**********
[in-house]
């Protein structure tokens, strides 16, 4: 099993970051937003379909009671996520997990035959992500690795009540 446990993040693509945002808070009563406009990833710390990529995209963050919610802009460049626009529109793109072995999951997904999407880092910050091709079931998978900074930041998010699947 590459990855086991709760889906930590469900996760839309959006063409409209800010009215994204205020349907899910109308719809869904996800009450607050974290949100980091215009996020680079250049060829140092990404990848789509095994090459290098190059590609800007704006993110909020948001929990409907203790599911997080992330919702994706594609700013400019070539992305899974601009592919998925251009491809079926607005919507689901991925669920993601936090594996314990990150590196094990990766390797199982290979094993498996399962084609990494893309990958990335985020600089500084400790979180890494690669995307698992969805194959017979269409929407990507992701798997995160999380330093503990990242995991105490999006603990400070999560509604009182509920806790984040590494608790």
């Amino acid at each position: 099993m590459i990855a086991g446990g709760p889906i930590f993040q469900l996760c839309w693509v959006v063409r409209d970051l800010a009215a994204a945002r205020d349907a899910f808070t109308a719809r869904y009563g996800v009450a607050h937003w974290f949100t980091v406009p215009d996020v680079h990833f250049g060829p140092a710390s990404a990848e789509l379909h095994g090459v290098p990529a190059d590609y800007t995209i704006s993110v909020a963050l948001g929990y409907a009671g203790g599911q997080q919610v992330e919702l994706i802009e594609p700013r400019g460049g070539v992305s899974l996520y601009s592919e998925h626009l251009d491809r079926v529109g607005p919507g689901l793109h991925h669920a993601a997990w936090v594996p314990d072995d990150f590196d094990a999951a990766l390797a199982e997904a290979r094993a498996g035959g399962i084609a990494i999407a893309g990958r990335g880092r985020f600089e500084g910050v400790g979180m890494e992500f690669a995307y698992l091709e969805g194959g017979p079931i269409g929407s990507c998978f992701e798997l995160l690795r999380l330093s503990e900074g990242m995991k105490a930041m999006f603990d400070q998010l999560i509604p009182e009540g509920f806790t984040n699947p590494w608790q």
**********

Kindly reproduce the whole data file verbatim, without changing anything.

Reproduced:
[in-house]
């Protein structure tokens, strides 16, 4: 099993970051937003379909009671996520997990035959992500690795009540 446990993040693509945002808070009563406009990833710390990529995209963050919610802009460049626009529109793109072995999951997904999407880092910050091709079931998978900074930041998010699947 590459990855086991709760889906930590469900996760839309959006063409409209800010009215994204205020349907899910109308719809869904996800009450607050974290949100980091215009996020680079250049060829140092990404990848789509095994090459290098190059590609800007704006993110909020948001929990409907203790599911997080992330919702994706594609700013400019070539992305899974601009592919998925251009491809079926607005919507689901991925669920993601936090594996314990990150590196094990990766390797199982290979094993498996399962084609990494893309990958990335985020600089500084400790979180890494690669995307698992969805194959017979269409929407990507992701798997995160999380330093503990990242995991105490999006603990400070999560509604009182509920806790984040590494608790």
């Amino acid at each position: 099993m590459i990855a086991g446990g709760p889906i930590f993040q469900l996760c839309w693509v959006v063409r409209d970051l800010a009215a994204a945002r205020d349907a899910f808070t109308a719809r869904y009563g996800v009450a607050h937003w974290f949100t980091v406009p215009d996020v680079h990833f250049g060829p140092a710390s990404a990848e789509l379909h095994g090459v290098p990529a190059d590609y800007t995209i704006s993110v909020a963050l948001g929990y409907a009671g203790g599911q997080q919610v992330e919702l994706i802009e594609p700013r400019g460049g070539v992305s899974l996520y601009s592919e998925h626009l251009d491809r079926v529109g607005p919507g689901l793109h991925h669920a993601a997990w936090v594996p314990d072995d990150f590196d094990a999951a990766l390797a199982e997904a290979r094993a498996g035959g399962i084609a990494i999407a893309g990958r990335g880092r985020f600089e500084g910050v400790g979180m890494e992500f690669a995307y698992l091709e969805g194959g017979p079931i269409g929407s990507c998978f992701e798997l995160l690795r999380l330093s503990e900074g990242m995991k105490a930041m999006f603990d400070q998010l999560i509604p009182e009540g509920f806790t984040n699947p590494w608790q």